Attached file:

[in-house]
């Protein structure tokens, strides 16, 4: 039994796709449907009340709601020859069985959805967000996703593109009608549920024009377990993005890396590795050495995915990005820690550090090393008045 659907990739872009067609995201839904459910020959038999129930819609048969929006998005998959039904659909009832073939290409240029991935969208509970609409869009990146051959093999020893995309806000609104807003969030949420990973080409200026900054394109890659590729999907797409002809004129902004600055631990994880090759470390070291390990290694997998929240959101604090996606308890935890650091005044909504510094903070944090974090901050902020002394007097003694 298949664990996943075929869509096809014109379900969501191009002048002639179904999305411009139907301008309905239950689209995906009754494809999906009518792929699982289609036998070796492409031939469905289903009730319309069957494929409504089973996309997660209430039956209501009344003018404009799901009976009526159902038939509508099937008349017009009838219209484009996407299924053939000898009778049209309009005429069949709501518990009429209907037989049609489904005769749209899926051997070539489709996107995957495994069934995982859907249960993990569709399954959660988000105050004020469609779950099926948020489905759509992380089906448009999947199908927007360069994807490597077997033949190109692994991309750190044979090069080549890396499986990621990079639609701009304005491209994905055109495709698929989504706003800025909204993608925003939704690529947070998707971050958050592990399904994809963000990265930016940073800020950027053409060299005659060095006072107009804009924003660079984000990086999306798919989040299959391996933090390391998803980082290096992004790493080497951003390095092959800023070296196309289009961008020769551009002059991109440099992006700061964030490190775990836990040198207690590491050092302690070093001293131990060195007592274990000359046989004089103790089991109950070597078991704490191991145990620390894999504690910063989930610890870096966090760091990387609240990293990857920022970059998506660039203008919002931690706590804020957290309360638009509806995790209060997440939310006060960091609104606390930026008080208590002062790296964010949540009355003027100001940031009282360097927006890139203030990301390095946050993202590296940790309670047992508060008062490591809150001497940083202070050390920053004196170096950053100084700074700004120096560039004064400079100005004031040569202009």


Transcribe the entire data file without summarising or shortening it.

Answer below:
[in-house]
């Protein structure tokens, strides 16, 4: 039994796709449907009340709601020859069985959805967000996703593109009608549920024009377990993005890396590795050495995915990005820690550090090393008045 659907990739872009067609995201839904459910020959038999129930819609048969929006998005998959039904659909009832073939290409240029991935969208509970609409869009990146051959093999020893995309806000609104807003969030949420990973080409200026900054394109890659590729999907797409002809004129902004600055631990994880090759470390070291390990290694997998929240959101604090996606308890935890650091005044909504510094903070944090974090901050902020002394007097003694 298949664990996943075929869509096809014109379900969501191009002048002639179904999305411009139907301008309905239950689209995906009754494809999906009518792929699982289609036998070796492409031939469905289903009730319309069957494929409504089973996309997660209430039956209501009344003018404009799901009976009526159902038939509508099937008349017009009838219209484009996407299924053939000898009778049209309009005429069949709501518990009429209907037989049609489904005769749209899926051997070539489709996107995957495994069934995982859907249960993990569709399954959660988000105050004020469609779950099926948020489905759509992380089906448009999947199908927007360069994807490597077997033949190109692994991309750190044979090069080549890396499986990621990079639609701009304005491209994905055109495709698929989504706003800025909204993608925003939704690529947070998707971050958050592990399904994809963000990265930016940073800020950027053409060299005659060095006072107009804009924003660079984000990086999306798919989040299959391996933090390391998803980082290096992004790493080497951003390095092959800023070296196309289009961008020769551009002059991109440099992006700061964030490190775990836990040198207690590491050092302690070093001293131990060195007592274990000359046989004089103790089991109950070597078991704490191991145990620390894999504690910063989930610890870096966090760091990387609240990293990857920022970059998506660039203008919002931690706590804020957290309360638009509806995790209060997440939310006060960091609104606390930026008080208590002062790296964010949540009355003027100001940031009282360097927006890139203030990301390095946050993202590296940790309670047992508060008062490591809150001497940083202070050390920053004196170096950053100084700074700004120096560039004064400079100005004031040569202009």